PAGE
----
We’ve been bopping around in power pop as we continue our rundown of feelgood music but today’s song is probably pop, but not power at all:
Steely Dan often sounded mellow, but were perhaps one of the most consistently misanthropic pop acts ever, to the degree that they were a pop act at all. FM in the ’70s still had room for some artists who were a law unto themselves, and this gang — later pair — of snarky liberal arts majors took full advantage of it. And they got better as they aged, a rare thing: One of Bridey’s Laws of Rock ‘n’ Roll is that 99 artists out of 100 develop in the least interesting available direction.
“Any Major Dude Will Tell You” comes from 1974′s Pretzel Logic, the last time Steely Dan pretended to be other than a duo and home to “Rikki Don’t Lose That Number,” an engaging enough song that was for no particular reason their biggest hit. “Any Major Dude” is a considerably less innocuous song than that, and did get some airplay in its day.
After a gentle guitar opening, and in the vaguely “street” language SD were so fond of in their early years, the singer sympathizes with a friend who is feeling overwhelmed:
Never seen you looking so bad,
My funky one
You tell me that your superfine mind
Has come undone
And provides reassurance in the rather lovely chorus:
Any major dude with half a heart
Surely will tell you, my friend
Any minor world that breaks apart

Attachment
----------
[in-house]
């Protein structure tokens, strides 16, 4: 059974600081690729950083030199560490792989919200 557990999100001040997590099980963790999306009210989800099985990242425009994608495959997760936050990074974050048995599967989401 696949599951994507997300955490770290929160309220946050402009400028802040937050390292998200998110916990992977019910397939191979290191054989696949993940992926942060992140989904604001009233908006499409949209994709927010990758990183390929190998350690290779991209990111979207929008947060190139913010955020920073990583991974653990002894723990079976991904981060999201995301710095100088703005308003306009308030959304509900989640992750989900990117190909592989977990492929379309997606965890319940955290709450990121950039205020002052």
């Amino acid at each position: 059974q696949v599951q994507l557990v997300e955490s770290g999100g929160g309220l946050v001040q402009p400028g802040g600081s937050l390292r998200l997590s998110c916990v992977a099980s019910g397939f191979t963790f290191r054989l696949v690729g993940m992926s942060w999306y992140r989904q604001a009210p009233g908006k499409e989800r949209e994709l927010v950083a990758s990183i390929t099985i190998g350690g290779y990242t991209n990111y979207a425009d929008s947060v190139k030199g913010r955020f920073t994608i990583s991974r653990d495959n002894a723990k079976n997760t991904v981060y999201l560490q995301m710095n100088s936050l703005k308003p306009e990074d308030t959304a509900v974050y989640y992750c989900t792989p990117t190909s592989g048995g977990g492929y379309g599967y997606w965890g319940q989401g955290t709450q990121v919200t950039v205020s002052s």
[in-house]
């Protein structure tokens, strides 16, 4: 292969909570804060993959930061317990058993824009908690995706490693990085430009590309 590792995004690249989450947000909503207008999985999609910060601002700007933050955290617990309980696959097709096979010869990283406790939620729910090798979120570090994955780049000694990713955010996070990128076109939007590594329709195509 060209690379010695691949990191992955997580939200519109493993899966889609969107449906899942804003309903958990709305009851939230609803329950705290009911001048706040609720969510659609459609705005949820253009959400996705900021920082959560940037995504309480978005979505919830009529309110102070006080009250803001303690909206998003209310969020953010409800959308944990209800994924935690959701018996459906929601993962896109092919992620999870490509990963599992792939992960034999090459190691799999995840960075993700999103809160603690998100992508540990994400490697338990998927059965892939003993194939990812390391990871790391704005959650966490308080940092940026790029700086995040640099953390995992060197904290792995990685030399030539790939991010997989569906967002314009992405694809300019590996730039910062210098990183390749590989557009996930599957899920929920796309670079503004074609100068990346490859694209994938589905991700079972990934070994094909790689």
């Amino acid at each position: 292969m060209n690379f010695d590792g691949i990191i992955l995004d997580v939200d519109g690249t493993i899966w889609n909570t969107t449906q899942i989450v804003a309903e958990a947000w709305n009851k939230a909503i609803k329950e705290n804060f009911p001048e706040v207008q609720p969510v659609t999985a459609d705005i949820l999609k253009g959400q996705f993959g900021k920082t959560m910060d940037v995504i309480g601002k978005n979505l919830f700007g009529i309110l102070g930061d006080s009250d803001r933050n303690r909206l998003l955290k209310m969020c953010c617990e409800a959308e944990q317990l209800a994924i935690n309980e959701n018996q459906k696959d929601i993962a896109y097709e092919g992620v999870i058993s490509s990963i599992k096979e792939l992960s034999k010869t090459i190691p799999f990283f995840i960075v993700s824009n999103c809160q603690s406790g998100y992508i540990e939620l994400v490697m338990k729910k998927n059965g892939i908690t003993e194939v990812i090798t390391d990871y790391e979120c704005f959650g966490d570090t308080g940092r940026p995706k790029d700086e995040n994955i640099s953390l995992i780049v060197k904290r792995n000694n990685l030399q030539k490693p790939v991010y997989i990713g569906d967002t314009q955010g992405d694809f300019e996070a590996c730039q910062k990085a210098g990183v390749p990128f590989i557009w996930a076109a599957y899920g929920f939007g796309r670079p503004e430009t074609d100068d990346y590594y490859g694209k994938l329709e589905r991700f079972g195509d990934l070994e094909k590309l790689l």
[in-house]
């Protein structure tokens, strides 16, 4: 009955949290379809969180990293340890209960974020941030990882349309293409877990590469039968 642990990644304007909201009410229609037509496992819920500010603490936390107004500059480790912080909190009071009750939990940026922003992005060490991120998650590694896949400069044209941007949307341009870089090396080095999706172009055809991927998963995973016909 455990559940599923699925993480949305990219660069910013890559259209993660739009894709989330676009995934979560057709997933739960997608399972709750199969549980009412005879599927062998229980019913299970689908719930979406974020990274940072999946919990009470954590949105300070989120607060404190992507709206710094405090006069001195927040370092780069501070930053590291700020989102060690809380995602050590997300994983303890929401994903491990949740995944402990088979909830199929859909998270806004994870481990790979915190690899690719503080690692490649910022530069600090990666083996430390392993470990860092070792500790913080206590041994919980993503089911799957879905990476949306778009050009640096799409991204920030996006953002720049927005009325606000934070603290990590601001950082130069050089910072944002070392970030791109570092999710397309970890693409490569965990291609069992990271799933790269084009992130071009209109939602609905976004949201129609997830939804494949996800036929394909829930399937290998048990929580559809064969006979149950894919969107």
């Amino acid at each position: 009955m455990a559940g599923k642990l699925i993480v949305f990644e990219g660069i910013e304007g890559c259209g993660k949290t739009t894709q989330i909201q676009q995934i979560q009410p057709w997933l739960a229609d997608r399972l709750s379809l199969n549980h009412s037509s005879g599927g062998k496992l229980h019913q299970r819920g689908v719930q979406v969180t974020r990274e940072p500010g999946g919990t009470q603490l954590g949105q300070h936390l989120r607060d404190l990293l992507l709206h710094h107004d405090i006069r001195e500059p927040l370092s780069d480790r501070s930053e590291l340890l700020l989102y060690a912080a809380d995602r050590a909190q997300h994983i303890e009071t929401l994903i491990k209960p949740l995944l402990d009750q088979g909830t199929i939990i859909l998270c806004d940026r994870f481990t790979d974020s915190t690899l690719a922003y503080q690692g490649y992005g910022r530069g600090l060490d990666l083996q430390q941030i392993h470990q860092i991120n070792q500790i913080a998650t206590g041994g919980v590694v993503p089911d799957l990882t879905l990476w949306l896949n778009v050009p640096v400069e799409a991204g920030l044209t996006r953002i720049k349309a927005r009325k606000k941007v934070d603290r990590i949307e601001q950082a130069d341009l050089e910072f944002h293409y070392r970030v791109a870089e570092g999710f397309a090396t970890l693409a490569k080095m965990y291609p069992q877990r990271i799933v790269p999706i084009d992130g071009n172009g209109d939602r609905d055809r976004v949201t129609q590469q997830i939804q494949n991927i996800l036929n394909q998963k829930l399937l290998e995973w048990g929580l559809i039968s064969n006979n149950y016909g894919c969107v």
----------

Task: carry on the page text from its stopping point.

Falls together again
When the demon is at your door,
In the morning it won’t be there no more
Any major dude will tell you
But there’s a short bridge that’s a little less reassuring, as the signer tells the friend with the “superfine mind” that he or she has to deal with the real problem: “You can try to run/But you can’t hide from what’s inside of you.”
Even with that, the song is positively sweet, by Steely standards, and Fagen’s vocal is more expressive than usual. This could even be mistaken for a mild bit of folk rock, and it presents little obvious reason to anticipate the remarkable Aja would be released only three years later. But some of the signs are there.
After that acoustic opening, the vocal is introduced by a harplike keyboard chord, and it’s the keyboard that subtly draws you into and through the song, winding around and responding to the vocal, echoing the occasional bass fill and building a frame around Jeff Baxter’s sweetly melodic fills on the guitar. Those fills are actually as long as the 10-second guitar solo that begins at 2:03, and they set it up so neatly that I bet most people remember that little solo as being much longer than it is. This gentle, accessible little pop tune is as precisely assembled as a Rolex watch.
SD’s style and lyrics would soon grow more sophisticated, but their notorious perfectionism was obviously already well in place, and “Any Major Dude” is a little gem of pristine production. And more to the point, it is perhaps the only Steely Dan song guaranteed to make you feel good. “Any minor world that breaks apart fall together again.”